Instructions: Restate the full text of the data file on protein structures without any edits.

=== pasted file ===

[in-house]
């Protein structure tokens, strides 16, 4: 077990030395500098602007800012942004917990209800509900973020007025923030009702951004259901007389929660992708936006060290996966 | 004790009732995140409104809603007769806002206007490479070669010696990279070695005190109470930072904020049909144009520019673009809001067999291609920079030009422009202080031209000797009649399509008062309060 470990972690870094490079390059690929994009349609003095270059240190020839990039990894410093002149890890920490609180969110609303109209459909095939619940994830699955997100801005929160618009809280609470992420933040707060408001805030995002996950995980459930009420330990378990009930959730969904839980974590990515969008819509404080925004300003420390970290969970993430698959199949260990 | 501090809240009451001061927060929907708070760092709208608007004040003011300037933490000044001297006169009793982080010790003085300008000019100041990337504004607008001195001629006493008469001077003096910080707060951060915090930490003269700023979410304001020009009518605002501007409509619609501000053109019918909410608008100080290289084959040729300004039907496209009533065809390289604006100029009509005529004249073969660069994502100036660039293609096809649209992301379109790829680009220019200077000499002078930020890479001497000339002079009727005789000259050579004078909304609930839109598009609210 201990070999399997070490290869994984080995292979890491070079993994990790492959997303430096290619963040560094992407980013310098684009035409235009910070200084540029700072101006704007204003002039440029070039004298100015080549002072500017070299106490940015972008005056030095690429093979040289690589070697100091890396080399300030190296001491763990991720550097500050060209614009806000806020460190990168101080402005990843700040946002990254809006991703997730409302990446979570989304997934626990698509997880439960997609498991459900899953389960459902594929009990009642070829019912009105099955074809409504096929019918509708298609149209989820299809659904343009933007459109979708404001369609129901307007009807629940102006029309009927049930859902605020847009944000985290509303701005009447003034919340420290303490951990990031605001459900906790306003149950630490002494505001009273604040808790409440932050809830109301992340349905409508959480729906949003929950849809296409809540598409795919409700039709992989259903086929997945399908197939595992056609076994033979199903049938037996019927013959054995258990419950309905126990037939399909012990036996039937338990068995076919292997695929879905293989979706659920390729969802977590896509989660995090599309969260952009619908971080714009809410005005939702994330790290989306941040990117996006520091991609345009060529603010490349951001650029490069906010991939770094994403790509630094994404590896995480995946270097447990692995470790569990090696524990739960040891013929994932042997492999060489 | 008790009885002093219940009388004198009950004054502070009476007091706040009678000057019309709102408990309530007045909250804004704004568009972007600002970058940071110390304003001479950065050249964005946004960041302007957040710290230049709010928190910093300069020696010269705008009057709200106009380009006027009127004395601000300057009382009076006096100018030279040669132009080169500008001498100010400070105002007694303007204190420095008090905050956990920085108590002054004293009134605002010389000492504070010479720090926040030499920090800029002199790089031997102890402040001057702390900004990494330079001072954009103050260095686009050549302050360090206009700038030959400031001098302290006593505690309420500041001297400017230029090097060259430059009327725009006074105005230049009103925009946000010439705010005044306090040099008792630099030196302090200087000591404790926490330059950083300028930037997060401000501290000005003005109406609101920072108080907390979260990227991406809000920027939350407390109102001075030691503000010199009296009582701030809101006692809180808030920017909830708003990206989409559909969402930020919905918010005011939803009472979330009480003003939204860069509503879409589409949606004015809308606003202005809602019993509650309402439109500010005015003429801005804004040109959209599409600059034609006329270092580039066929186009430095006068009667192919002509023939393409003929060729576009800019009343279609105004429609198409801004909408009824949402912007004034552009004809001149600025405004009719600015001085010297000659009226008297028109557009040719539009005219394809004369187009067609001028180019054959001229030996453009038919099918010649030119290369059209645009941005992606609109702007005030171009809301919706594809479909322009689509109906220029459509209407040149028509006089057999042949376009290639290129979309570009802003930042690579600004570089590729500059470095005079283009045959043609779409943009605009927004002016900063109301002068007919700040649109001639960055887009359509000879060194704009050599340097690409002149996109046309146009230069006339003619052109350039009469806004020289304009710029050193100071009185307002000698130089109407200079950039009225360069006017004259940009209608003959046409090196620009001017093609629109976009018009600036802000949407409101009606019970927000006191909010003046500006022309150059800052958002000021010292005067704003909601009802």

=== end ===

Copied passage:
[in-house]
């Protein structure tokens, strides 16, 4: 077990030395500098602007800012942004917990209800509900973020007025923030009702951004259901007389929660992708936006060290996966 | 004790009732995140409104809603007769806002206007490479070669010696990279070695005190109470930072904020049909144009520019673009809001067999291609920079030009422009202080031209000797009649399509008062309060 470990972690870094490079390059690929994009349609003095270059240190020839990039990894410093002149890890920490609180969110609303109209459909095939619940994830699955997100801005929160618009809280609470992420933040707060408001805030995002996950995980459930009420330990378990009930959730969904839980974590990515969008819509404080925004300003420390970290969970993430698959199949260990 | 501090809240009451001061927060929907708070760092709208608007004040003011300037933490000044001297006169009793982080010790003085300008000019100041990337504004607008001195001629006493008469001077003096910080707060951060915090930490003269700023979410304001020009009518605002501007409509619609501000053109019918909410608008100080290289084959040729300004039907496209009533065809390289604006100029009509005529004249073969660069994502100036660039293609096809649209992301379109790829680009220019200077000499002078930020890479001497000339002079009727005789000259050579004078909304609930839109598009609210 201990070999399997070490290869994984080995292979890491070079993994990790492959997303430096290619963040560094992407980013310098684009035409235009910070200084540029700072101006704007204003002039440029070039004298100015080549002072500017070299106490940015972008005056030095690429093979040289690589070697100091890396080399300030190296001491763990991720550097500050060209614009806000806020460190990168101080402005990843700040946002990254809006991703997730409302990446979570989304997934626990698509997880439960997609498991459900899953389960459902594929009990009642070829019912009105099955074809409504096929019918509708298609149209989820299809659904343009933007459109979708404001369609129901307007009807629940102006029309009927049930859902605020847009944000985290509303701005009447003034919340420290303490951990990031605001459900906790306003149950630490002494505001009273604040808790409440932050809830109301992340349905409508959480729906949003929950849809296409809540598409795919409700039709992989259903086929997945399908197939595992056609076994033979199903049938037996019927013959054995258990419950309905126990037939399909012990036996039937338990068995076919292997695929879905293989979706659920390729969802977590896509989660995090599309969260952009619908971080714009809410005005939702994330790290989306941040990117996006520091991609345009060529603010490349951001650029490069906010991939770094994403790509630094994404590896995480995946270097447990692995470790569990090696524990739960040891013929994932042997492999060489 | 008790009885002093219940009388004198009950004054502070009476007091706040009678000057019309709102408990309530007045909250804004704004568009972007600002970058940071110390304003001479950065050249964005946004960041302007957040710290230049709010928190910093300069020696010269705008009057709200106009380009006027009127004395601000300057009382009076006096100018030279040669132009080169500008001498100010400070105002007694303007204190420095008090905050956990920085108590002054004293009134605002010389000492504070010479720090926040030499920090800029002199790089031997102890402040001057702390900004990494330079001072954009103050260095686009050549302050360090206009700038030959400031001098302290006593505690309420500041001297400017230029090097060259430059009327725009006074105005230049009103925009946000010439705010005044306090040099008792630099030196302090200087000591404790926490330059950083300028930037997060401000501290000005003005109406609101920072108080907390979260990227991406809000920027939350407390109102001075030691503000010199009296009582701030809101006692809180808030920017909830708003990206989409559909969402930020919905918010005011939803009472979330009480003003939204860069509503879409589409949606004015809308606003202005809602019993509650309402439109500010005015003429801005804004040109959209599409600059034609006329270092580039066929186009430095006068009667192919002509023939393409003929060729576009800019009343279609105004429609198409801004909408009824949402912007004034552009004809001149600025405004009719600015001085010297000659009226008297028109557009040719539009005219394809004369187009067609001028180019054959001229030996453009038919099918010649030119290369059209645009941005992606609109702007005030171009809301919706594809479909322009689509109906220029459509209407040149028509006089057999042949376009290639290129979309570009802003930042690579600004570089590729500059470095005079283009045959043609779409943009605009927004002016900063109301002068007919700040649109001639960055887009359509000879060194704009050599340097690409002149996109046309146009230069006339003619052109350039009469806004020289304009710029050193100071009185307002000698130089109407200079950039009225360069006017004259940009209608003959046409090196620009001017093609629109976009018009600036802000949407409101009606019970927000006191909010003046500006022309150059800052958002000021010292005067704003909601009802």